Plumbers use two methods to remove the clean-out plug. The first is an old-fashioned steel chisel and a ball peen hammer on the face of the clean-out at a 45-degree pointing in the desired turning direction (counter-clockwise). Once there's a little divot in the clean-out, turn the chisel on a sharper angle to provide more turning force. If that doesn't work, chisel right through the surface of the brass plug or cast plug and cut the rest out with a sawzall. Once the center of the clean-out out is removed, a heavy screw driver will pry out the threads.

I have a problem with fruit flies. I heard they may be related to my drains. How do I get rid of them?
Every plumbing fixture has a self-sealing water trap, which stores about two cups of water in a U-shaped bend that sits below the piping and the fixture. When there is no water in the pipe due to cracks or non-use, odors and flies can escape. A venting problem also can prevent the trap from resealing after the water flows down the drain. Pour two gallons of hot water into seldom-used drains and treat all drains with bleach. If the flies come back, there may be something wrong with your trap or a drain line.

I own a small shopping center with two restaurants. I have the lines snaked every three months or so. Should I have the lines jetted and will they be clean longer?
Jetting equipment cleans sewer lines better than snakes. Jetters use varying degrees of water pressure to cut through grease and other debris that build up in drain pipes, especially in restaurants, and draw it back where it can be vacuumed out, providing a more thorough cleaning. Enzyme-type sewer and drain cleaning and maintenance products can be automatically injected into the line to help keep grease and food waste from building up in the line. The enzyme eats the grease and turns it into a liquid, which washes away with water, preventing most backups.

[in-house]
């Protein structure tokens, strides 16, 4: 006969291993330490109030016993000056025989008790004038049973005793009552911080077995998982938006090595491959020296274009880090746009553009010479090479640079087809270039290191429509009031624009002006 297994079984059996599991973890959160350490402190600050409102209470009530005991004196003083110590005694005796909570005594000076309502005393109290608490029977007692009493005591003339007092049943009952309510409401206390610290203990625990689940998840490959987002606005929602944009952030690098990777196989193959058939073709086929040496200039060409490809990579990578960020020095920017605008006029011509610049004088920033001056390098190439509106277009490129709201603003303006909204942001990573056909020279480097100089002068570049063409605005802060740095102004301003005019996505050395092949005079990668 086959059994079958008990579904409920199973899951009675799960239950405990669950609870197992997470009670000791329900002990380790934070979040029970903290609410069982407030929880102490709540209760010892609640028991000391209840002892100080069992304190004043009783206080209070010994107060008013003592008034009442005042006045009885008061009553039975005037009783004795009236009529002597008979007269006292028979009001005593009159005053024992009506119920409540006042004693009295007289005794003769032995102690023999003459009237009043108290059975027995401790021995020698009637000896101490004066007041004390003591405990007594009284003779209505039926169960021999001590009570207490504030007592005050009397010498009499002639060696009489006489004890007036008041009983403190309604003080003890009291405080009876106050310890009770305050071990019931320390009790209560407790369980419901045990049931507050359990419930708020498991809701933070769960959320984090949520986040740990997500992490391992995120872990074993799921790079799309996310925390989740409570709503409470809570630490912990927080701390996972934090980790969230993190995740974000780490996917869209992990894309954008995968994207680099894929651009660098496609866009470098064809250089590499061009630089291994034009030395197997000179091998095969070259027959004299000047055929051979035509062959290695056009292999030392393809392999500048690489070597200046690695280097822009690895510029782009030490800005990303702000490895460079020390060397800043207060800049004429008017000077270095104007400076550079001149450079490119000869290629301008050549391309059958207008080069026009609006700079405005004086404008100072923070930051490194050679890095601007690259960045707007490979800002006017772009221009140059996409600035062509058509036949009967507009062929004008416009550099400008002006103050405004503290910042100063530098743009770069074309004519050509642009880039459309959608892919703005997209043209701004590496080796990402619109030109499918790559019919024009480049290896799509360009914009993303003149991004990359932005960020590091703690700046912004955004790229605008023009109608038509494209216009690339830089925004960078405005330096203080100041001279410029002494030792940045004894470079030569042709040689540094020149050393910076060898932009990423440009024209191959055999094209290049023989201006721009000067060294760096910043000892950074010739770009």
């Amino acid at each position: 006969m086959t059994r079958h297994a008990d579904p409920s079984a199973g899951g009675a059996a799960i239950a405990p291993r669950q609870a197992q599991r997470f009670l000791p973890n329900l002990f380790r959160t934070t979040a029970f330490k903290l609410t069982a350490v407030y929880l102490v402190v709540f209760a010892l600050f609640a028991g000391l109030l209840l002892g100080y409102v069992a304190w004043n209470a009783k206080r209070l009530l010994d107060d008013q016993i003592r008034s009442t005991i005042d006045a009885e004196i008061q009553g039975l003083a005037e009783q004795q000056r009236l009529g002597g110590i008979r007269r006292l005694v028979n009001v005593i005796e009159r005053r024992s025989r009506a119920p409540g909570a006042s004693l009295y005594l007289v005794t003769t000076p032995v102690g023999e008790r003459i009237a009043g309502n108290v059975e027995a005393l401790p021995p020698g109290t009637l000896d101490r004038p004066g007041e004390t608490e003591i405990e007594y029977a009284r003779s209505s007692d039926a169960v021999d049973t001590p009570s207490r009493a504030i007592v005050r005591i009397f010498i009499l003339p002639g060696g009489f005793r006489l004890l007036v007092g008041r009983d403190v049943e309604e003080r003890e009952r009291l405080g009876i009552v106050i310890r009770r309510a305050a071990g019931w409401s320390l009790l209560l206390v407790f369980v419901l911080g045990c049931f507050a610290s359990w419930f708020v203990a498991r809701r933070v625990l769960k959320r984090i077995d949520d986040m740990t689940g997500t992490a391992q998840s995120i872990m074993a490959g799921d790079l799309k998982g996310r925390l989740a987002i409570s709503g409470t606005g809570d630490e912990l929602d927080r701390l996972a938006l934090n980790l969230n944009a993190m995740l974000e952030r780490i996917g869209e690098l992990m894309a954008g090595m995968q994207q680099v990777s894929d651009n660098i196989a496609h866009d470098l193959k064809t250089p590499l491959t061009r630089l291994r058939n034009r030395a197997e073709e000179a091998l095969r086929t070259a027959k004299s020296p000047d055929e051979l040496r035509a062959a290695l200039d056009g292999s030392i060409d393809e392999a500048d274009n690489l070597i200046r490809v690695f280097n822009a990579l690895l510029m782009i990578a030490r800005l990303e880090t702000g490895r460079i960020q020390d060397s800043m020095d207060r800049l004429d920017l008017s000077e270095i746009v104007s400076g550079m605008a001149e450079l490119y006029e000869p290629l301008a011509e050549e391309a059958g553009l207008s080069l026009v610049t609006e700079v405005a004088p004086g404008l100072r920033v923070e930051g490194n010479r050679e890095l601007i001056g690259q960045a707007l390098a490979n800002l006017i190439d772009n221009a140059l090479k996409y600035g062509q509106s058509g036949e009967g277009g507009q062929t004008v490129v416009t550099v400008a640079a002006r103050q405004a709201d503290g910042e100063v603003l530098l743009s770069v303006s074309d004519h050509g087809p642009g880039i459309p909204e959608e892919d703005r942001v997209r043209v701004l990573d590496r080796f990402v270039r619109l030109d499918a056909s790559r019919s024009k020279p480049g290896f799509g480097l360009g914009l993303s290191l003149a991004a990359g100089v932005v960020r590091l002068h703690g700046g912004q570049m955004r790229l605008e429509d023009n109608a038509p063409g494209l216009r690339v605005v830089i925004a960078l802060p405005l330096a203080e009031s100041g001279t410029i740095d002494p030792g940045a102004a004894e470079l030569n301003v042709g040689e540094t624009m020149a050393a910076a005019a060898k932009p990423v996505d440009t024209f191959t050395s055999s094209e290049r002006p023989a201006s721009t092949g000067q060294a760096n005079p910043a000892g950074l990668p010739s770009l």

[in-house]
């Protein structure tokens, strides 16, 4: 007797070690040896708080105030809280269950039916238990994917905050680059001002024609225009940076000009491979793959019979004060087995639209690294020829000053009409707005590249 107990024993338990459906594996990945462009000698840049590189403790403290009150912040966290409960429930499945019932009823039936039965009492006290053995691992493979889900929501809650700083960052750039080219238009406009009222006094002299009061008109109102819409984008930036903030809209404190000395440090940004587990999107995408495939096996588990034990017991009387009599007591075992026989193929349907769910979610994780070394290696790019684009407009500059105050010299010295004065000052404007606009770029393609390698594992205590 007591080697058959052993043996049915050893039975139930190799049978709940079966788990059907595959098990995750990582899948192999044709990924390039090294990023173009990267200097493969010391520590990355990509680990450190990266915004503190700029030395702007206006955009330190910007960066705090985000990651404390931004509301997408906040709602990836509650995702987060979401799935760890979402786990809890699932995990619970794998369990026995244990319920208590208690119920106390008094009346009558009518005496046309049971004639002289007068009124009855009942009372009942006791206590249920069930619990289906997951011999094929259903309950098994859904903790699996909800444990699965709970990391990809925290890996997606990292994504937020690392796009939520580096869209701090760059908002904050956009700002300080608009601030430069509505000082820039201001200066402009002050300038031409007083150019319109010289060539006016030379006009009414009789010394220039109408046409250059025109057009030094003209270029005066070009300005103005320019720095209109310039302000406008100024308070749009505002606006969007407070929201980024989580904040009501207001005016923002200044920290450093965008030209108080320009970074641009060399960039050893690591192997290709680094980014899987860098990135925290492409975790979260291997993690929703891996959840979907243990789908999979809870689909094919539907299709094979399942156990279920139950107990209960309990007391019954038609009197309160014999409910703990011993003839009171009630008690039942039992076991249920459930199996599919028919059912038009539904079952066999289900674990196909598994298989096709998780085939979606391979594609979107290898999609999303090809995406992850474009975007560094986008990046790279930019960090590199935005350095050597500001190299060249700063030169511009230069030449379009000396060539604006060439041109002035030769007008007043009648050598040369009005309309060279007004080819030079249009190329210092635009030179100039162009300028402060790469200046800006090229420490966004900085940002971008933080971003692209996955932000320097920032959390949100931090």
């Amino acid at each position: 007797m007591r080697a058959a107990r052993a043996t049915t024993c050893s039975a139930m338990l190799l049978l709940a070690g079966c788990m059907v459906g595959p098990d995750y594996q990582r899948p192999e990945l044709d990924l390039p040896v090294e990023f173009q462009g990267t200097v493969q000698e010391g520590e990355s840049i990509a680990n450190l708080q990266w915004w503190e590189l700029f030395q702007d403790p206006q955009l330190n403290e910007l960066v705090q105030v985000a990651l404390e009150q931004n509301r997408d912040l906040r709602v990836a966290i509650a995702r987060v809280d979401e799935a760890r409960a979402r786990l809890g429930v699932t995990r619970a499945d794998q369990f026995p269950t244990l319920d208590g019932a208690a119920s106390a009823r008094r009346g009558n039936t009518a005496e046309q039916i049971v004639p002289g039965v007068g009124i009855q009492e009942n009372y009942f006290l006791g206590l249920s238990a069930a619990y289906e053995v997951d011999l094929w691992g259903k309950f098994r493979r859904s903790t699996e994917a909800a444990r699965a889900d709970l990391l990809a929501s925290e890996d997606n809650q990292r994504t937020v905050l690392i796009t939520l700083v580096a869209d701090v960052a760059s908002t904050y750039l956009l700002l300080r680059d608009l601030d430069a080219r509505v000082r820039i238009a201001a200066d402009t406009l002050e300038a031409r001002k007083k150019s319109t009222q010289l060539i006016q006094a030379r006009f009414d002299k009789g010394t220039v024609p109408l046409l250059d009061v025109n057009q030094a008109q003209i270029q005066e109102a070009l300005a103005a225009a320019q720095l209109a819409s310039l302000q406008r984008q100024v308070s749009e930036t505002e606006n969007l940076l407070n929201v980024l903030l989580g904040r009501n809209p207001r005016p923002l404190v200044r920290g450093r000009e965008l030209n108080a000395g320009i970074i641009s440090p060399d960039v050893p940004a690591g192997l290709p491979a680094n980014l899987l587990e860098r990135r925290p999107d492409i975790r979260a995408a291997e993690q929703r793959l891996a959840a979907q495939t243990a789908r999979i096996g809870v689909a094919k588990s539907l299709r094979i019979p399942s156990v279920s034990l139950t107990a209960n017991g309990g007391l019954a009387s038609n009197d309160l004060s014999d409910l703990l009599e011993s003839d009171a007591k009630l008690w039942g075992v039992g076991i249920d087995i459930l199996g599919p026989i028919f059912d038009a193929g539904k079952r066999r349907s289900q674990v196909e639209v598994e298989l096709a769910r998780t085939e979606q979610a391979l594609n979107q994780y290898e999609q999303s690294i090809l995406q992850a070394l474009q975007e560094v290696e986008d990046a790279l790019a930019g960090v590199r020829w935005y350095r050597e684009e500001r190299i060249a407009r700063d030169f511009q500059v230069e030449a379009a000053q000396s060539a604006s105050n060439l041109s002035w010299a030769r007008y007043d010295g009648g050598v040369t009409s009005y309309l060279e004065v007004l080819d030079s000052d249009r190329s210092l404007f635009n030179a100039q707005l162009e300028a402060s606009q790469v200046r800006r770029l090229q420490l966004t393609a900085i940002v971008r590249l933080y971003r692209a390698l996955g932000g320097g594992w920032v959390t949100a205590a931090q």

Is it possible to plug a pipe which is approximately 30' below ground surface and under water so that the pipe can be inspected?
When investigating sewer problems, there are all kinds of ways to plug a pipe below ground. We have test balls that can be inserted through a clean-out and then blown up to stop the flow of water. This allows the water to be pumped from the pipe and so it can be inspected with a special camera to determine any required corrective action. Most of our plubing contractors have equipment necessary to detect and solve underground pipe problems.

My sewer is backed up. I tried clog remover products and we also used a drain cable to clean the main sewer. It took all 100 feet of the cable and the sewer is still backed up. Might the problem be in the city's sewer main? What else can I do?